In a recent episode of the Comedy Central show Broad City, protagonists Ilana and Abbi find themselves the inadvertent hosts of a hurricane party. Since the devastation of Hurricane Sandy, such impromptu events – a tradition in the American South in which people who cannot (or will not) evacuate gather together to drink and weather the storm – are increasingly appearing in television shows, revealing the degree to which global warming has infiltrated popular media. In this particular instance, Abbi finds out that the storm has shut off the plumbing at the exact moment that her neighbor-slash-crush arrives, and right after she’s defecated.
A hilarious misadventure typical of the show ensues with Ilana, her best friend, declaring herself a valiant “doo-doo ninja” and promising to take care of it. But with nowhere for the excrement to go, Ilana must literally strap it to her body before cartwheeling off to the trash chute down the hall. In the moment of the disaster, the mechanics of a house suddenly stop working and we have to face up to our own excess – or to put it bluntly, our shit.
These kind of events force us to be aware of the hidden machinery that makes everyday life habitable. During an event like a hurricane, the mechanisms of a building stop working and suddenly become known, like a tool that is only recognized as an actual object when it’s broken and no longer useful. As long as everything works, equipment remains in the background. But there is nothing quite so horrible, that so effectively removes the “home” from the house, as when a septic tank overflows or a pipe breaks and the excrement of the family oozes back out of the holes, refusing to be forgotten. Suddenly, the bathroom, and by extension the whole house, as well as what it symbolically represents, are turned inside out.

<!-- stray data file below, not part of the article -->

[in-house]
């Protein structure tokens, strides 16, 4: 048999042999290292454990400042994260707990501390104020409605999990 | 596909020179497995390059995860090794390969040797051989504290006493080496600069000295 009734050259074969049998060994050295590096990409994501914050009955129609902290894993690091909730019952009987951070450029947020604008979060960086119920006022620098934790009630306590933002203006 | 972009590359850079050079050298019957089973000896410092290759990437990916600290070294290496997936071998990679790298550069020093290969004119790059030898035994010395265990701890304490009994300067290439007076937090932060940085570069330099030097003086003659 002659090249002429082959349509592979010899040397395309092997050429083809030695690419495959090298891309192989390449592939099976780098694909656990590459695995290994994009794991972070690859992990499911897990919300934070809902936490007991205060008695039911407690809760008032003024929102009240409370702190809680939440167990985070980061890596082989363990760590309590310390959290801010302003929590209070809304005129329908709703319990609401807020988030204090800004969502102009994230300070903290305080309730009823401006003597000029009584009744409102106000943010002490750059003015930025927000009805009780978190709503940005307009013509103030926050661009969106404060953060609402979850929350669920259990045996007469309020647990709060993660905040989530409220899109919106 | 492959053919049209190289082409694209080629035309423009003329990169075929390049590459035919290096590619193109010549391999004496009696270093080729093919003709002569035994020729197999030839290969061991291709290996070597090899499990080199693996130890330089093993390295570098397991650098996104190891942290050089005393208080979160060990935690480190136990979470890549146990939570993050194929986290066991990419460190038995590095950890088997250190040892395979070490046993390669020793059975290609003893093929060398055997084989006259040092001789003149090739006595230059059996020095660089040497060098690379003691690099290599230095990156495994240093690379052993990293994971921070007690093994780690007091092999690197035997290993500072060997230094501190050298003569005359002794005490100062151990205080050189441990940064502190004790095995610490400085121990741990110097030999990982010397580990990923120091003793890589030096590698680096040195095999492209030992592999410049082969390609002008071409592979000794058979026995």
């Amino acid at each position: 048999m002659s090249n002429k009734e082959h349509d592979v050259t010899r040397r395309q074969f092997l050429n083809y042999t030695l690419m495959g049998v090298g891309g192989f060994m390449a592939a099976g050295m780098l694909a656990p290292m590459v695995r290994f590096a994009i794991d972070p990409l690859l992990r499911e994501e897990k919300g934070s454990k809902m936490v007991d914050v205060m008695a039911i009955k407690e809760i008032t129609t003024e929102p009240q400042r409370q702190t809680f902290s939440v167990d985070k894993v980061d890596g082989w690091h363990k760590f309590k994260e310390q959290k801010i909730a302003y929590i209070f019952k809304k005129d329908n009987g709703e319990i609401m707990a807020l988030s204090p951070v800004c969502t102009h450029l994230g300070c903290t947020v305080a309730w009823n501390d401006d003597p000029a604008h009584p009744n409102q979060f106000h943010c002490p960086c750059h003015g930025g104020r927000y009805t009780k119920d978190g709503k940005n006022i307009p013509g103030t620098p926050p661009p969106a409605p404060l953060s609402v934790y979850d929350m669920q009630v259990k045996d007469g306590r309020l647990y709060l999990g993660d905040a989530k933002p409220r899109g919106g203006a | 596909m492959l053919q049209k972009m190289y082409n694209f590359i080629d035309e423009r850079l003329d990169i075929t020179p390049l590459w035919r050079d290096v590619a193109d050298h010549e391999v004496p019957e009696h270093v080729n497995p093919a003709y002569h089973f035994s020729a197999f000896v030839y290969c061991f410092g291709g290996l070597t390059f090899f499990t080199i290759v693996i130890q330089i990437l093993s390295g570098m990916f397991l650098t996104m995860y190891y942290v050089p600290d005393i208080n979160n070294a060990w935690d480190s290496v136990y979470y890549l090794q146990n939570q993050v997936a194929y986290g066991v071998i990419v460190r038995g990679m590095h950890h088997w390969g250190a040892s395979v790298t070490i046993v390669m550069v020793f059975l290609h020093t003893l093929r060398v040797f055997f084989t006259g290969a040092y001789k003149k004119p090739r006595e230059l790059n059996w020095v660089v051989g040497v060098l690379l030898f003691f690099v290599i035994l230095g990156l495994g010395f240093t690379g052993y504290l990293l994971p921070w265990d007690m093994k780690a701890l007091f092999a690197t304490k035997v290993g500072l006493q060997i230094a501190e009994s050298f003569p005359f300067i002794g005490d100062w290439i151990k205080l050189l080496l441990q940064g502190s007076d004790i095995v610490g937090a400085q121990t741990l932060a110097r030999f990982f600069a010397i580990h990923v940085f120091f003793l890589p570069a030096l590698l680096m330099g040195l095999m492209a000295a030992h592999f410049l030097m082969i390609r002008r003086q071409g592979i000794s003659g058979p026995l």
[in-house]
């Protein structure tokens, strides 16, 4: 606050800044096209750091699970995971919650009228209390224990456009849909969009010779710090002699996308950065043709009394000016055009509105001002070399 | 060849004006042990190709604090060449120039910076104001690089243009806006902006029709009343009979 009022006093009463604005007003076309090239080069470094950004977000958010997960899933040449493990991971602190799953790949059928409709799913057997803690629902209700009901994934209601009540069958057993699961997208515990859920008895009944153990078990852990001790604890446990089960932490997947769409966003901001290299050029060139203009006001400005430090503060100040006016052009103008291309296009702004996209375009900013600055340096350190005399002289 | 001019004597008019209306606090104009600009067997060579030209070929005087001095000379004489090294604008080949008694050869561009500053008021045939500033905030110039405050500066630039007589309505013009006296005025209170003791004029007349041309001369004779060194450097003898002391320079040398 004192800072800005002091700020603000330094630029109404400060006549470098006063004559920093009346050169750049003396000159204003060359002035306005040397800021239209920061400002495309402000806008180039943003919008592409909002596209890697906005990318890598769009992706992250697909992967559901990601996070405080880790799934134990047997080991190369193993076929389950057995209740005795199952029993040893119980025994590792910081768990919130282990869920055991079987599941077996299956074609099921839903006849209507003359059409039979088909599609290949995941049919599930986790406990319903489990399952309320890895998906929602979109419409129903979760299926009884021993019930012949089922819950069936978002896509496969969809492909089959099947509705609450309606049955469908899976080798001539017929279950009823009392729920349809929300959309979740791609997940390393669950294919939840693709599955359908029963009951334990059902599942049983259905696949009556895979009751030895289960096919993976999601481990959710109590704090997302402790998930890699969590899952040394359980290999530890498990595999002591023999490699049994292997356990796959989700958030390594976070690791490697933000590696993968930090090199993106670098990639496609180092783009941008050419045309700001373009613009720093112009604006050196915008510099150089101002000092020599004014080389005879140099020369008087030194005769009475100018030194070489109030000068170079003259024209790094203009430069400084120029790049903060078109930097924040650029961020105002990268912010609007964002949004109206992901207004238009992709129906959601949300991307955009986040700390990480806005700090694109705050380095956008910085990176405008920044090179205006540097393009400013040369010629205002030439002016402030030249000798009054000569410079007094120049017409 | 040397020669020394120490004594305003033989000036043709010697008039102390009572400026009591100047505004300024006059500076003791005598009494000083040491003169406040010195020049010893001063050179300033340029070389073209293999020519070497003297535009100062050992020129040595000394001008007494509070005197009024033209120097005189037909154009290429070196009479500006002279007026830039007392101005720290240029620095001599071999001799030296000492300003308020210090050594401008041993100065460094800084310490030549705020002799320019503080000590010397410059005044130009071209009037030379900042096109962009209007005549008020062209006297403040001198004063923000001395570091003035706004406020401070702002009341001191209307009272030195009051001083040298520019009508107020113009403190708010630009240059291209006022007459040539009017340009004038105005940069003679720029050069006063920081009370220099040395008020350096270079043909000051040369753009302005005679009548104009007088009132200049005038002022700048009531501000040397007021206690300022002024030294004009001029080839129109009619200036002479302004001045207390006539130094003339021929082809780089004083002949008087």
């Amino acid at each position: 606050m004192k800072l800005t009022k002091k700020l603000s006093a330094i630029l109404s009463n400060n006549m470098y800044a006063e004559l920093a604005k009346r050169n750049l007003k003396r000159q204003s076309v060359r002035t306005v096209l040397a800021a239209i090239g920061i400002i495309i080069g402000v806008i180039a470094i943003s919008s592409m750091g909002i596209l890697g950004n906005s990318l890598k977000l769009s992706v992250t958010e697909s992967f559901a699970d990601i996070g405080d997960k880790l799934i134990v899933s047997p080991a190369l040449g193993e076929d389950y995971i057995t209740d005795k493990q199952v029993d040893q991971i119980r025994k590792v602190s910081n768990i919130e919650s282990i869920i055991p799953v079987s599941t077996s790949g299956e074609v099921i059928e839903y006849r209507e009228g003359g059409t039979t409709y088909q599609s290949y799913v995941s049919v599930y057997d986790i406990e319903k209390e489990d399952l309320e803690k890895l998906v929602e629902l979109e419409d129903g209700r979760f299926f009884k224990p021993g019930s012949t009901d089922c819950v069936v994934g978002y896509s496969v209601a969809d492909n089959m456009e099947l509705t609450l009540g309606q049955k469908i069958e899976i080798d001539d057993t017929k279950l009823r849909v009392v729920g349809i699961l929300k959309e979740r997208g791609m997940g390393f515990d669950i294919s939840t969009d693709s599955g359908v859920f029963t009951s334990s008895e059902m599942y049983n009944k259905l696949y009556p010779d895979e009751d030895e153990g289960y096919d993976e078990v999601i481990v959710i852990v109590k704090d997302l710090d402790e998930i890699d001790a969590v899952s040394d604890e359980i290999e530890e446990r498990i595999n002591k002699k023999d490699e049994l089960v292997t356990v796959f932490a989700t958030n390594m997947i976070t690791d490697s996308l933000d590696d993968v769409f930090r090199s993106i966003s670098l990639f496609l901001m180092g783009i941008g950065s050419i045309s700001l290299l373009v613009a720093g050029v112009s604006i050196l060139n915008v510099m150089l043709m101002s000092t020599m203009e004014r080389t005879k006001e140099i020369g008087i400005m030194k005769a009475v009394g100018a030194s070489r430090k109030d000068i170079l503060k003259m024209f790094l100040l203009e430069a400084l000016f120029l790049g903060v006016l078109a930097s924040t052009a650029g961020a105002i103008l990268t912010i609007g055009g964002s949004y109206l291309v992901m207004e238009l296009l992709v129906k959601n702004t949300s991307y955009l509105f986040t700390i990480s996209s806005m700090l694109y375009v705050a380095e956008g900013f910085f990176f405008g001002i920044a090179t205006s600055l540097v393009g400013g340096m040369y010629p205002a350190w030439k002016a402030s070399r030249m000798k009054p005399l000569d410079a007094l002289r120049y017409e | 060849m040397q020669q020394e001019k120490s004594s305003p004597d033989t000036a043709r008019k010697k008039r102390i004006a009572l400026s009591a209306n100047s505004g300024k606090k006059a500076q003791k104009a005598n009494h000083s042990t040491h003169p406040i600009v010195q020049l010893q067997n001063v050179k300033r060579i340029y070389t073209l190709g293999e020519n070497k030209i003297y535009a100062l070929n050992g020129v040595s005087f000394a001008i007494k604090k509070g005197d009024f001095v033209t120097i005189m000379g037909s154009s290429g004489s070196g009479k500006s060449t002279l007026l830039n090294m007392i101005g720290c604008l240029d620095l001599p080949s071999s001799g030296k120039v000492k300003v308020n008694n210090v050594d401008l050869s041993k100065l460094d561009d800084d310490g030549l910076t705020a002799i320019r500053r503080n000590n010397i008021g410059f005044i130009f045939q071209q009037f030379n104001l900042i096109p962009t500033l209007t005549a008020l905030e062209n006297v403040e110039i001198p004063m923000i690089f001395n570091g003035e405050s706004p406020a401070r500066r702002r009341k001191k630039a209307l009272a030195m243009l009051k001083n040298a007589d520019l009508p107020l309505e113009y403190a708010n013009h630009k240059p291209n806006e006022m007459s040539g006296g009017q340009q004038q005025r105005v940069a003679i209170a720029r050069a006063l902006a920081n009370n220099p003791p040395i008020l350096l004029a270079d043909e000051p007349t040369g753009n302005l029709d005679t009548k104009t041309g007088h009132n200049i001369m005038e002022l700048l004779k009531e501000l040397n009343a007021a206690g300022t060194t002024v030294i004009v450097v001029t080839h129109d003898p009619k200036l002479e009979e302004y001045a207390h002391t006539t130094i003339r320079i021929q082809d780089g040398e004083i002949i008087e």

In a lecture entitled "Architecture and Aesthetics", originally delivered at Arquitectura y Socieda in 2010, the Slovenian philosopher Slavoj Zizek asserts that for him, architecture is “the exemplary case of how ideology is at work precisely where you don’t think you will find it.” In a humorous social commentary, he distinguishes between toilets in Germany, France and England as evidence of how the most utilitarian of objects are often the most expressive of (in this case, nationalistic) underlying ideologies. He asserts, “There is always an excess, a third space which gets lost in the division of inside and outside. In human dwellings, there is an intermediate space that is disallowed. We all know it exists but we do not really accept its existence. It remains ignored and mostly unsayable.” This space is significantly dedicated to excrement and waste disposal, but it is also the space of air conditioning, electric wiring, fiber optic cables – the behind of architecture, covered by curtains and walls and ceilings as well as willful ignorance. For Zizek, it is no mistake that in popular narratives, these are the spaces for ghosts, monsters, insects and vermin. Repressed, ignored, and banished, these spaces return (often at the worst times) to haunt architecture, demanding recognition.